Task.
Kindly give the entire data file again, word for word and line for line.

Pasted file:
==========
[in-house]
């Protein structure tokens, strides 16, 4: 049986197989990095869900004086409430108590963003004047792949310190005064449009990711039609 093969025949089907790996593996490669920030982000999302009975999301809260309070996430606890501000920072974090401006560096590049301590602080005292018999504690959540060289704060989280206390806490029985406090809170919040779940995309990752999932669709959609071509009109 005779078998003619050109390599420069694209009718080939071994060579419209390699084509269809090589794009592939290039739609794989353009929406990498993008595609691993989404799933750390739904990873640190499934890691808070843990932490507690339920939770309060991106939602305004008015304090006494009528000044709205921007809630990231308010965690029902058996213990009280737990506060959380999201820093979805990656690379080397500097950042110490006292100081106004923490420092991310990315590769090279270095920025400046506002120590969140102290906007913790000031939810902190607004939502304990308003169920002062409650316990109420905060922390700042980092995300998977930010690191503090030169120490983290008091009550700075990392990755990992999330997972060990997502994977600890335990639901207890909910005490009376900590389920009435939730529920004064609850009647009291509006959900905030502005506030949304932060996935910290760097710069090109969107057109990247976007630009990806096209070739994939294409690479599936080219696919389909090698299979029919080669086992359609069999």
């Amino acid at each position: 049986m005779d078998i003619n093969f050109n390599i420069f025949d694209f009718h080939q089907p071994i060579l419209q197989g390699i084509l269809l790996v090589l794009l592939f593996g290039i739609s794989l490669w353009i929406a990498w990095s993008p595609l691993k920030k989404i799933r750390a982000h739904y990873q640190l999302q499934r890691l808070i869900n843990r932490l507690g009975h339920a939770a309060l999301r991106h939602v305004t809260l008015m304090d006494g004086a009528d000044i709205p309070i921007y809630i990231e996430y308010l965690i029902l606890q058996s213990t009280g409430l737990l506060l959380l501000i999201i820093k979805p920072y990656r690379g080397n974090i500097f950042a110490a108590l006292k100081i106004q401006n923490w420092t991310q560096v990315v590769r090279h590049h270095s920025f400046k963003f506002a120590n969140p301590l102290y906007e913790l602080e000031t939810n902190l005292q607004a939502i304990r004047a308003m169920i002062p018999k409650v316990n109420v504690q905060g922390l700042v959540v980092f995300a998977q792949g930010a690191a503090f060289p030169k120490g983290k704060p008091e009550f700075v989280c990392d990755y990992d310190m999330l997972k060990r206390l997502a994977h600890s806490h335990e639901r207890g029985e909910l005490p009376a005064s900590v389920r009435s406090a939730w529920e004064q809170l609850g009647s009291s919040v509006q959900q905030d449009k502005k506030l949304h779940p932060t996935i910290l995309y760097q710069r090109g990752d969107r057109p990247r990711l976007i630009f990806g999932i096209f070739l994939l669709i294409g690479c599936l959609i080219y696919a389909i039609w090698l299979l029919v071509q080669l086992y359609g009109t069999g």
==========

[in-house]
């Protein structure tokens, strides 16, 4: 049986197989990095869900004086409430108590963003004047792949310190005064449009990711039609 093969025949089907790996593996490669920030982000999302009975999301809260309070996430606890501000920072974090401006560096590049301590602080005292018999504690959540060289704060989280206390806490029985406090809170919040779940995309990752999932669709959609071509009109 005779078998003619050109390599420069694209009718080939071994060579419209390699084509269809090589794009592939290039739609794989353009929406990498993008595609691993989404799933750390739904990873640190499934890691808070843990932490507690339920939770309060991106939602305004008015304090006494009528000044709205921007809630990231308010965690029902058996213990009280737990506060959380999201820093979805990656690379080397500097950042110490006292100081106004923490420092991310990315590769090279270095920025400046506002120590969140102290906007913790000031939810902190607004939502304990308003169920002062409650316990109420905060922390700042980092995300998977930010690191503090030169120490983290008091009550700075990392990755990992999330997972060990997502994977600890335990639901207890909910005490009376900590389920009435939730529920004064609850009647009291509006959900905030502005506030949304932060996935910290760097710069090109969107057109990247976007630009990806096209070739994939294409690479599936080219696919389909090698299979029919080669086992359609069999």
């Amino acid at each position: 049986m005779d078998i003619n093969f050109n390599i420069f025949d694209f009718h080939q089907p071994i060579l419209q197989g390699i084509l269809l790996v090589l794009l592939f593996g290039i739609s794989l490669w353009i929406a990498w990095s993008p595609l691993k920030k989404i799933r750390a982000h739904y990873q640190l999302q499934r890691l808070i869900n843990r932490l507690g009975h339920a939770a309060l999301r991106h939602v305004t809260l008015m304090d006494g004086a009528d000044i709205p309070i921007y809630i990231e996430y308010l965690i029902l606890q058996s213990t009280g409430l737990l506060l959380l501000i999201i820093k979805p920072y990656r690379g080397n974090i500097f950042a110490a108590l006292k100081i106004q401006n923490w420092t991310q560096v990315v590769r090279h590049h270095s920025f400046k963003f506002a120590n969140p301590l102290y906007e913790l602080e000031t939810n902190l005292q607004a939502i304990r004047a308003m169920i002062p018999k409650v316990n109420v504690q905060g922390l700042v959540v980092f995300a998977q792949g930010a690191a503090f060289p030169k120490g983290k704060p008091e009550f700075v989280c990392d990755y990992d310190m999330l997972k060990r206390l997502a994977h600890s806490h335990e639901r207890g029985e909910l005490p009376a005064s900590v389920r009435s406090a939730w529920e004064q809170l609850g009647s009291s919040v509006q959900q905030d449009k502005k506030l949304h779940p932060t996935i910290l995309y760097q710069r090109g990752d969107r057109p990247r990711l976007i630009f990806g999932i096209f070739l994939l669709i294409g690479c599936l959609i080219y696919a389909i039609w090698l299979l029919v071509q080669l086992y359609g009109t069999g």